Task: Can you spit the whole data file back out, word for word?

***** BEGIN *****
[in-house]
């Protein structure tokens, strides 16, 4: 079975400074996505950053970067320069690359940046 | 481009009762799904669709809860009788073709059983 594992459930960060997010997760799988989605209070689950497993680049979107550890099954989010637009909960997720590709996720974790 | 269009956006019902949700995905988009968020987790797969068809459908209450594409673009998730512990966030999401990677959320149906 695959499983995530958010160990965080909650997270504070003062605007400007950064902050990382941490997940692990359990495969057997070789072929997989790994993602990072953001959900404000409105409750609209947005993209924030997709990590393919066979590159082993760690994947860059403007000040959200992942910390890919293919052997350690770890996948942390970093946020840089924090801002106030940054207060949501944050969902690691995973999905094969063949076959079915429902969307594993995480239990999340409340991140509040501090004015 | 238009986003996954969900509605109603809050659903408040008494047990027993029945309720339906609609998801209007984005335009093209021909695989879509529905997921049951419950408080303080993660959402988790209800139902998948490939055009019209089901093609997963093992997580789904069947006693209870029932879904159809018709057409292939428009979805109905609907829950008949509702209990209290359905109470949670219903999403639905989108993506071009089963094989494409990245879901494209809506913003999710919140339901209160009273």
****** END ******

[in-house]
């Protein structure tokens, strides 16, 4: 079975400074996505950053970067320069690359940046 | 481009009762799904669709809860009788073709059983 594992459930960060997010997760799988989605209070689950497993680049979107550890099954989010637009909960997720590709996720974790 | 269009956006019902949700995905988009968020987790797969068809459908209450594409673009998730512990966030999401990677959320149906 695959499983995530958010160990965080909650997270504070003062605007400007950064902050990382941490997940692990359990495969057997070789072929997989790994993602990072953001959900404000409105409750609209947005993209924030997709990590393919066979590159082993760690994947860059403007000040959200992942910390890919293919052997350690770890996948942390970093946020840089924090801002106030940054207060949501944050969902690691995973999905094969063949076959079915429902969307594993995480239990999340409340991140509040501090004015 | 238009986003996954969900509605109603809050659903408040008494047990027993029945309720339906609609998801209007984005335009093209021909695989879509529905997921049951419950408080303080993660959402988790209800139902998948490939055009019209089901093609997963093992997580789904069947006693209870029932879904159809018709057409292939428009979805109905609907829950008949509702209990209290359905109470949670219903999403639905989108993506071009089963094989494409990245879901494209809506913003999710919140339901209160009273």